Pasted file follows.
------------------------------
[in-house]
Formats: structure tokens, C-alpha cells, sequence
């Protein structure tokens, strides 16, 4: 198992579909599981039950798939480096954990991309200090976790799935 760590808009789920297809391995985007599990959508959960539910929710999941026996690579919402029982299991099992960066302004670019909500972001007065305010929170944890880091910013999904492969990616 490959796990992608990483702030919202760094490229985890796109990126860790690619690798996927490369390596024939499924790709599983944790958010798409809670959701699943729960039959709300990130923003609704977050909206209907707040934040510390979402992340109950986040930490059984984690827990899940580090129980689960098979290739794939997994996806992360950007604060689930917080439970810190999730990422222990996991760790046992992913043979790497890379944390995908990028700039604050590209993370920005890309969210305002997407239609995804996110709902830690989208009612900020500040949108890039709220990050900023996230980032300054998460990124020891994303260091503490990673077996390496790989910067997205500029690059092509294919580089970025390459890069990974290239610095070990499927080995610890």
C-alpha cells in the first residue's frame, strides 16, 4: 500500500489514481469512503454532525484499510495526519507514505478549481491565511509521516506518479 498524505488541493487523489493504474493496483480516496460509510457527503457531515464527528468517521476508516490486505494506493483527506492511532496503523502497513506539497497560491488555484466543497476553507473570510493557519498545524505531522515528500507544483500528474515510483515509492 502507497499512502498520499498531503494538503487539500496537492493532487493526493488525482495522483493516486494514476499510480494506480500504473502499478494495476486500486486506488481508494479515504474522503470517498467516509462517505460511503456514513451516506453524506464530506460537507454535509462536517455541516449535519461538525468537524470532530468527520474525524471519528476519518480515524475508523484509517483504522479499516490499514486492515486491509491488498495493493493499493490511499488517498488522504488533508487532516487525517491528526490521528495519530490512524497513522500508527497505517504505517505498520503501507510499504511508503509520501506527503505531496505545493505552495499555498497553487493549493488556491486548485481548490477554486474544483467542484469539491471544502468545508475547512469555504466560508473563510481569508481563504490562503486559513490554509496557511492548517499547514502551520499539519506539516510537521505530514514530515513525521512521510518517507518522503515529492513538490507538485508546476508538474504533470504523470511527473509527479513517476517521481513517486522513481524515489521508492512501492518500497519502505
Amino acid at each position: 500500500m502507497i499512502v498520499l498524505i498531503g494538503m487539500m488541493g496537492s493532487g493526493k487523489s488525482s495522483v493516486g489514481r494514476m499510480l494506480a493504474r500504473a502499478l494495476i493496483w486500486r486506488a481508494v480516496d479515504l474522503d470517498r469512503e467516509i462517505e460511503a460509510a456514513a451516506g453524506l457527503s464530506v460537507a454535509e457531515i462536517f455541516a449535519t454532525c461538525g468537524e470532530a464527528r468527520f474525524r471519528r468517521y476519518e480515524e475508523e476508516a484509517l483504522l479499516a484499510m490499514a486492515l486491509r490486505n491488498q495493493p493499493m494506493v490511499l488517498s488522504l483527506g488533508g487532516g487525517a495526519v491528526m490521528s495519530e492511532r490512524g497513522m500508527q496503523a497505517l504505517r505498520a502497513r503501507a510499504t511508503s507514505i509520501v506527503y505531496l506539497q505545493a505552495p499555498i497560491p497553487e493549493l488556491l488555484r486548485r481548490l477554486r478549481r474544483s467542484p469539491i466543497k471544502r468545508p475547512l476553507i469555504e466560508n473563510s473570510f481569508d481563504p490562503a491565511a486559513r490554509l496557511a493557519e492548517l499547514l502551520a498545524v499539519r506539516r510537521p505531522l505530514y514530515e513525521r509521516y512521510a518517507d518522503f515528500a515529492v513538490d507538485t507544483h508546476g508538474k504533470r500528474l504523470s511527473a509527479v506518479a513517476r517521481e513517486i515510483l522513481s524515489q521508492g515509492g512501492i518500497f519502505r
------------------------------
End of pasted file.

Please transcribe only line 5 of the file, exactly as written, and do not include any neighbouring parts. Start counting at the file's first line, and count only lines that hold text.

Amino acid at each position: 500500500m502507497i499512502v498520499l498524505i498531503g494538503m487539500m488541493g496537492s493532487g493526493k487523489s488525482s495522483v493516486g489514481r494514476m499510480l494506480a493504474r500504473a502499478l494495476i493496483w486500486r486506488a481508494v480516496d479515504l474522503d470517498r469512503e467516509i462517505e460511503a460509510a456514513a451516506g453524506l457527503s464530506v460537507a454535509e457531515i462536517f455541516a449535519t454532525c461538525g468537524e470532530a464527528r468527520f474525524r471519528r468517521y476519518e480515524e475508523e476508516a484509517l483504522l479499516a484499510m490499514a486492515l486491509r490486505n491488498q495493493p493499493m494506493v490511499l488517498s488522504l483527506g488533508g487532516g487525517a495526519v491528526m490521528s495519530e492511532r490512524g497513522m500508527q496503523a497505517l504505517r505498520a502497513r503501507a510499504t511508503s507514505i509520501v506527503y505531496l506539497q505545493a505552495p499555498i497560491p497553487e493549493l488556491l488555484r486548485r481548490l477554486r478549481r474544483s467542484p469539491i466543497k471544502r468545508p475547512l476553507i469555504e466560508n473563510s473570510f481569508d481563504p490562503a491565511a486559513r490554509l496557511a493557519e492548517l499547514l502551520a498545524v499539519r506539516r510537521p505531522l505530514y514530515e513525521r509521516y512521510a518517507d518522503f515528500a515529492v513538490d507538485t507544483h508546476g508538474k504533470r500528474l504523470s511527473a509527479v506518479a513517476r517521481e513517486i515510483l522513481s524515489q521508492g515509492g512501492i518500497f519502505r